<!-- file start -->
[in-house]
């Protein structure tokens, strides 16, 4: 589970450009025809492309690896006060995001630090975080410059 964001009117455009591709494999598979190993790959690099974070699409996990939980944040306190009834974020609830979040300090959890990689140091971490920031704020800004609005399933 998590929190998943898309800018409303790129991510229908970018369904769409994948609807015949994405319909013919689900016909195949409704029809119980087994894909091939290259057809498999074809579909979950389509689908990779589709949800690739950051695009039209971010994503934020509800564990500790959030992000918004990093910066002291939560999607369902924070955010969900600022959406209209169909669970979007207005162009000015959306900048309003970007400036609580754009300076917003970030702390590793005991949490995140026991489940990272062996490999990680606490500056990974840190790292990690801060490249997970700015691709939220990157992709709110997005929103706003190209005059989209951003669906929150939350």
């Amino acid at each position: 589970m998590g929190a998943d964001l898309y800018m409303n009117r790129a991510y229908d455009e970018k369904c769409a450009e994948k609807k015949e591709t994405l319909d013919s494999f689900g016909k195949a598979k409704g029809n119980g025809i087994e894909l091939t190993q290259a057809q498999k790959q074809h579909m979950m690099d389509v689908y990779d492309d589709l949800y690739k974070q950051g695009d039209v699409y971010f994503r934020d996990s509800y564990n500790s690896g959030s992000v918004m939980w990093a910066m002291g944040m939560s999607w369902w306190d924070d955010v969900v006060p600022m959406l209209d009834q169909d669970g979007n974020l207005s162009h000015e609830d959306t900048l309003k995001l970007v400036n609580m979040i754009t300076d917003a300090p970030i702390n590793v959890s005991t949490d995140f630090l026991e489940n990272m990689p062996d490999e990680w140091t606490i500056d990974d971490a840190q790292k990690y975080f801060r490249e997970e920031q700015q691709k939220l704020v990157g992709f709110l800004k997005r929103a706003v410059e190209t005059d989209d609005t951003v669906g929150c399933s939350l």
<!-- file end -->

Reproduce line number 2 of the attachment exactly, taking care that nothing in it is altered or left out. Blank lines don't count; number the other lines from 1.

């Protein structure tokens, strides 16, 4: 589970450009025809492309690896006060995001630090975080410059 964001009117455009591709494999598979190993790959690099974070699409996990939980944040306190009834974020609830979040300090959890990689140091971490920031704020800004609005399933 998590929190998943898309800018409303790129991510229908970018369904769409994948609807015949994405319909013919689900016909195949409704029809119980087994894909091939290259057809498999074809579909979950389509689908990779589709949800690739950051695009039209971010994503934020509800564990500790959030992000918004990093910066002291939560999607369902924070955010969900600022959406209209169909669970979007207005162009000015959306900048309003970007400036609580754009300076917003970030702390590793005991949490995140026991489940990272062996490999990680606490500056990974840190790292990690801060490249997970700015691709939220990157992709709110997005929103706003190209005059989209951003669906929150939350």